introduction to verbal tenses in english

Introduction to Verb Tenses in English

A brief introduction to Verb Tenses in English, since we do not want the content to be too overwhelming.

If we told you very recently what the 25 most used verbs in English are, the time has come to get on grammatical issues, even in small doses.

Knowing the verb tenses in English is a key aspect of grammar and you need to learn them to consolidate your knowledge base. Do not avoid, go little by little, learning English is worth it.

Take a look at this visual outline to understand and see each verb form in its time frame. This will help you understand them and above all, use them correctly.

If you look at this timeline, you will be able to see the times in order from the oldest to newest.


Introduction to verbal tenses in english


Past Tenses in English

We are going to give you a brief description of each one, later we will delve deeper. Now might be a good time for you to meet the 9 most confusing verbs in English that you will have seen in movies.

It is quite possible that when you start to learn English, the present and the past will be enough for you, but it will not be enough to have a full command of the language.


Past Perfect Simple

We’ll start with one of the easiest tenses in English to understand. The simple past perfect refers to a time prior to the most recent past.

It is used to emphasize and point out that one event occurred before another in the past, regardless of the order in which it is mentioned, since it is always clear which one happened before.

When they arrived, we had already started cooking.


Past Perfect Continuous

The past perfect continuous refers to a time prior to the recent past. With this tense, the process matters more than the result.

We had been trying to open the door for five minutes when Sammy found her key.


Simple Past

The simple past is used to talk events that began and ended at a specific time in the past. One of the easiest tenses in English to learn and common to almost all languages.

We watched the Handmaid’s tale last night


Past Continuous

The continuous past describes events located in a time prior to the present, whose beginning is located in the past and which has not ended in the present. That is, it expresses an incomplete action from the past.

The sun was shining and the birds were singing as the elephant cam out of the Jungle.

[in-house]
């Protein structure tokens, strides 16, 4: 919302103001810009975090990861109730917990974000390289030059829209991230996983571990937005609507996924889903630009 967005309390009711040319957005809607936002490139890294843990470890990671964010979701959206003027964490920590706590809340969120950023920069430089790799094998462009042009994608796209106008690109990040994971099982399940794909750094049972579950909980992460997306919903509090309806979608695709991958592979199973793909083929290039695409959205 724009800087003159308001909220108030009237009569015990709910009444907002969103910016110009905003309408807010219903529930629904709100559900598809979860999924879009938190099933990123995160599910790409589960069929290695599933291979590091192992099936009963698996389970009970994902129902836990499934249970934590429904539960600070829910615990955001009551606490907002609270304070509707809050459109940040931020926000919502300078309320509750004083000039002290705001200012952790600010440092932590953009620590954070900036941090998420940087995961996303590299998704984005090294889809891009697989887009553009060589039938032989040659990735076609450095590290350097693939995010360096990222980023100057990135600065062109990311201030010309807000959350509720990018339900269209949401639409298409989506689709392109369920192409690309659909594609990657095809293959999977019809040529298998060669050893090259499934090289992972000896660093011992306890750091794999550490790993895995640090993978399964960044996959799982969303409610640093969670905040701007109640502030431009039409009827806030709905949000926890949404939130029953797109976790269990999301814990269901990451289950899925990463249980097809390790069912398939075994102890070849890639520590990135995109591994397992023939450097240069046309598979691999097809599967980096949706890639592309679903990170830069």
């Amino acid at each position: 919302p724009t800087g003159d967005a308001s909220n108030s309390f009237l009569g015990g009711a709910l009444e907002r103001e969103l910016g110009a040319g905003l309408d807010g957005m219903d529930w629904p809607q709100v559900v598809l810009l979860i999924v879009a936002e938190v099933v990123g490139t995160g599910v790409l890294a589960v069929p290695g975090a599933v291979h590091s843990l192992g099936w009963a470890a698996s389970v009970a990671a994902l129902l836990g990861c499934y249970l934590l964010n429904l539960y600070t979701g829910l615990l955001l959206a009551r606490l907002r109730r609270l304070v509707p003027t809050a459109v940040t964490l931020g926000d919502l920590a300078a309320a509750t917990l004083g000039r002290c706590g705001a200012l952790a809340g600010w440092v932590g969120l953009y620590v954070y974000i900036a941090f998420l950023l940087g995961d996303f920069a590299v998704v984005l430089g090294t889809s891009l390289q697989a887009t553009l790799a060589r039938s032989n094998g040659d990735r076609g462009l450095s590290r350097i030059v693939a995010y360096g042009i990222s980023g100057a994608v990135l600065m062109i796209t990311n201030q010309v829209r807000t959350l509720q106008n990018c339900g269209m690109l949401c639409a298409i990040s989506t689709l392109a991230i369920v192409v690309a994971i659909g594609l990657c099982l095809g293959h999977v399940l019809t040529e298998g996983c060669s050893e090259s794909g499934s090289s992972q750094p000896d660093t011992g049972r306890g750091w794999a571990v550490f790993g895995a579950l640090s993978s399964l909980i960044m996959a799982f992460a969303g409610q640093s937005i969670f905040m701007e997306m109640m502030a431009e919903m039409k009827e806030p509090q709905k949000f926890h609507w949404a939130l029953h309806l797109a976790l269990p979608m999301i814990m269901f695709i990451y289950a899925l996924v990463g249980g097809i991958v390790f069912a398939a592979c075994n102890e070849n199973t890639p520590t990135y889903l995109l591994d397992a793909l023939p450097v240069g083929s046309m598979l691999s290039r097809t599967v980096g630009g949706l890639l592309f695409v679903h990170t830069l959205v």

Present Tenses in English

We can’t only use the simple present, the easiest verb tense, to be able to master grammar, you must know and use all of its variants.


introduction to verbal tenses in english


Present Perfect

It is used to indicate the link between the present and the past, the time in which the action took place is prior to the present, but in a non-specific way and a lot of the time, there is a greater interest in the result than in the action in particular.

She has worked in the bank for five years.


Present Perfect Continuous

It refers to a non-specific time period between the past and the present. That is, the speaker emphasises something that began and may not have finished yet, in this case, they are interested in both the process and the result, it is even possible that the action has recently ended or is still unfinished.

She has been waiting for you all day.


Present Simple

One of the verb tenses in English that you surely know the best. It is used to express routines, customs, actions and events that are repeated frequently, among other uses, which we will comment on in a more in-depth post that we are going to prepare. One feature that we want to highlight in this verbal form is that it’s not used to talk about what is happening at the moment.

I work in London since I finished my studies.


Present Continuous

As with all English verb tenses, the speaker’s attitude is as important as the moment the action occurs. By using it, we mean something that has not been completed or is incomplete.

Harry and Sally are always arguing.

Future Tenses in English


introduction to verbal tenses in english


Simple Future

It is a later time than the current one and serves to express events or facts with certainty. It is used to predict an event, for spontaneous decisions and much more. We will go into detail about the future in a more in-depth post about it.

It will rain tomorrow

I’ll pay for the tickets by credit card


Future Continuous

With this verb tense, an unfinished fact or event is manifested that will continue to occur after the present moment. It is used for a wide variety of purposes that we will look into in depth.

Just think, next Monday you will be working in your new job.


Future Perfect Simple

This refers to an action that will be completed in the future. When using this verb tense, we project ourselves into the future and look back at a completed event sometime after the present, most of the time it used with temporary expressions.

I will have been here for six months on June 23rd.


Future Perfect Continuous

We finish our tour of the English verb tenses with a way that looks to the future and looks to the past. It refers to unfinished events or actions, embedded in the present and in the future, it is often accompanied by temporary adverbs.

I will have been waiting here for three hours by 6’o’clock.


So, this is our brief tour of the verb forms. If you need help with languages, we recommend you choose a good English school.

If you want to know some more tips to improve your English, visit our blog!

But if you want to go a step further… What would it be for you to travel and study one academic course abroad, in an English speaking country?

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